Gordon Parks (1912-2006) was a humanitarian with a deep and life-long commitment to social justice. Born into poverty and segregation in Fort Scott, Kansas, he developed a deeply personal style of photography with a focus on race relations, civil rights and urban life. Parks left behind an exceptional body of work; a legacy that documented American culture and everyday life from the early 1940s to the 2000s, with achievements encompassing writing, composing, and filmmaking, having directed several feature films, including Shaft (1971). He created some of his most pivotal pictures at Life magazine during his two-decade tenure at the internationally renowned news publication.
Often spending weeks at a time on location, the value Parks placed on forming relationships with his subjects was immense. The artist’s intimate photographs revolutionized conventional depictions of those he portrayed. London’s Alison Jacques Gallery presents a two-part exhibition of works by the pioneering American photographer in collaboration with The Gordon Parks Foundation. This exhibition is the first solo show of Parks’ work to be held in London for over twenty-five years. Part One opened this month, July 2020, with Part Two following in September.
Gallerist Alison Jacques tells Something Curated: “I began representing Gordon Parks around two years ago and have been working on the show since then. Originally scheduled to open in March this year, the postponement due to COVID-19 has meant that we have divided the show into two parts. Part One (now extended to 8 August, due to the huge number of visitors booking in to see the show) focuses on two series of work Parks made: Segregation in the South (1956) and Black Muslims (1963). Part Two opens on 1 September and shows many images never before seen in the UK. Parks photographed [Muhammad] Ali twice in 1966 and 1970, a crucial passage of time for the boxing champion whose public image was in tatters. Parks’ nuanced intimate portraits of the boxer helped transform his image to what it is today: an African American icon, athlete and human rights champion.”
“I wanted to show the world that Gordon Parks is a significant and majorly important artist, not solely a photojournalist. This partly stems from noticing his conspicuous absence from the incredibly important exhibition Soul of a Nation: Art in the Age of Black Power at Tate Modern, London in 2017. It reminded me of how Robert Mapplethorpe, who I have represented in the UK for over 20 years, was seen purely as a photographer rather than an artist when I first started collaborating with the Robert Mapplethorpe Foundation in 1999. Over time, we were able to ensure Mapplethorpe entered major museums such as the Tate as an artist – I personally collect his sculptures and unique works which are still yet to be fully appreciated as part of who he was as an artist,” Jacques continues.
“Gordon Parks is an artist, he broke down so many divisions – between compartmentalisation in the arts such as writing, poetry, filmmaking and photography but, most importantly, between people. He stood up for human rights, preferring to photograph with dignity and beauty rather than with aggressive confrontation, which made his message on inequality and social injustice all the more powerful and far reaching,” the gallerist says.
To coincide with the exhibition, the gallery is hosting a virtual talk on 29 July to discuss the life and work of Parks. Offering insight into what we can expect, Jacques tells: “We have always had a talks programme at the gallery which of course is usually in-person, surrounded by the work. Due to COVID-19, we like many others, have adapted and found new ways to engage with our audience. The virtual talk on Parks will be a conversation between Mark Sealy and Paul Roth who are both Gordon Parks experts. Mark Sealy has been Director of London-based photographic arts institution Autograph ABP since 1991. He is interested in the relationships between photography and social change, identity politics, race, and human rights. Sealy’s critically acclaimed book, Decolonising the Camera: Photography in Racial Time, was published in 2019.”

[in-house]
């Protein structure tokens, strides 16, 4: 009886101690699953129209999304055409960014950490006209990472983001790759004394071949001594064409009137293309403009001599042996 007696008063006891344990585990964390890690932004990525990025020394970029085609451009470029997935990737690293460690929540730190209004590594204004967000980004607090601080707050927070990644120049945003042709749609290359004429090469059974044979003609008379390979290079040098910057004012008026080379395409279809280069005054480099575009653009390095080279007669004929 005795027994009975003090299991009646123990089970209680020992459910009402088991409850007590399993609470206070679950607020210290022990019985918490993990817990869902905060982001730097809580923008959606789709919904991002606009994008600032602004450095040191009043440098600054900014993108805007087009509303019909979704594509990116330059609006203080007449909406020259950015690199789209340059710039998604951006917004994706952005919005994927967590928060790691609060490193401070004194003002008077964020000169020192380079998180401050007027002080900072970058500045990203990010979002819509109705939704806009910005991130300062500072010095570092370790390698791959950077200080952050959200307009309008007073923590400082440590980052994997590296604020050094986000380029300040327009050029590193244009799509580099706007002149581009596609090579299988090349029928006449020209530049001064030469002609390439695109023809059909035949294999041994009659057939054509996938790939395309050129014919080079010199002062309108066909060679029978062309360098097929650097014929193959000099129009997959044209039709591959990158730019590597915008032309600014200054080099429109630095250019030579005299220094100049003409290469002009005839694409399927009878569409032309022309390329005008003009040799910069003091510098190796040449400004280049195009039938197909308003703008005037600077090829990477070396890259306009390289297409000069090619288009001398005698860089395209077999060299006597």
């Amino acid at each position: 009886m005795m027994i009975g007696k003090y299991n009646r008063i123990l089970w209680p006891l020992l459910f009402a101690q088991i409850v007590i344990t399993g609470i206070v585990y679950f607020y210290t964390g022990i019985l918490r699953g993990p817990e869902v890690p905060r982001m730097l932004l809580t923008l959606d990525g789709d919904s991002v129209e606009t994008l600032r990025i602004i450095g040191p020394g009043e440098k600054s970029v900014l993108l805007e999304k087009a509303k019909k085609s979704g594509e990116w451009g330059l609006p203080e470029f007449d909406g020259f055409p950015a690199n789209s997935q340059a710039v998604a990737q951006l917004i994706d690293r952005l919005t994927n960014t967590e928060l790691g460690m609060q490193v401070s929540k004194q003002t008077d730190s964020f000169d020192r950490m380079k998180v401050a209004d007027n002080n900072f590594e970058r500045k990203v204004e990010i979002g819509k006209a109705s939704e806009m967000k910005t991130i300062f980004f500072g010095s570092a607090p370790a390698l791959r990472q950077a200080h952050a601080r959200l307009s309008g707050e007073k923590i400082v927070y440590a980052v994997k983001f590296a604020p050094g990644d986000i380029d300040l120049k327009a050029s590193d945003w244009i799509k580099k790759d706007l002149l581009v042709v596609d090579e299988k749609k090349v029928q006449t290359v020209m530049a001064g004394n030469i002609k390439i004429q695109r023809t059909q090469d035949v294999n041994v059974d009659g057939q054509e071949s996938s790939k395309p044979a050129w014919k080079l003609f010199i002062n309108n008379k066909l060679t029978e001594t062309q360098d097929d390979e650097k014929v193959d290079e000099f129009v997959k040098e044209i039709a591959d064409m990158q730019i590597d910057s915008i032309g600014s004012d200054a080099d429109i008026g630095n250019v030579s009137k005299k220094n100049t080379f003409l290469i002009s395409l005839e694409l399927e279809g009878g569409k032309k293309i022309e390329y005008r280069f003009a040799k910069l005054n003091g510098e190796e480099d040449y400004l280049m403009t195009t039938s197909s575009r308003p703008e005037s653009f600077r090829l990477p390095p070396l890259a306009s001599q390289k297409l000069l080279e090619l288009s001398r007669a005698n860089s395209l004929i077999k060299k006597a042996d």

“Paul Roth is Director of the Ryerson Image Centre in Toronto, Canada. He previously served as Senior Curator of Photography and Media Arts at the Corcoran Gallery of Art, Washington D.C. and as Executive Director of The Richard Avedon Foundation. He is co-author and co-editor of four books about Gordon Parks, including Gordon Parks: The Flávio Story (Steidl, 2018) and Gordon Parks: Collected Works (Steidl, 2012). I anticipate a lively conversation providing us with a rare insight into the world of Gordon Parks and all that he believed in and fought for, and the legacy of his work which remains so relevant to all of us today,” she tells.
Expanding on the importance of Gordon Parks’ work right now, Jacques explains, “Firstly, Gordon Parks has been overlooked and under acknowledged in the art world and this is now changing massively. MoMA, New York, just acquired 54 works from his Crime series and many museum shows are spreading the word on just how important Gordon Parks was, and still is today. Clearly the timing of our show in London, originally scheduled for March, having been in discussion and planning for over 18 months, is particularly poignant in the context of Black Lives Matter. I hope that with this exhibition, we have shown how essential the voice of Gordon Parks is and how much more there is to do in 2020 moving forwards in regard to social injustice, human dignity and equality for all.”
Virtual Talk: The Life and Work of Gordon Parks | Wednesday 29 July 2020, 6pm BST
Gordon Parks: Part One | Extended through Saturday 8 August 2020
Feature image: Installation view. Gordon Parks: Part One. Courtesy Alison Jacques Gallery, London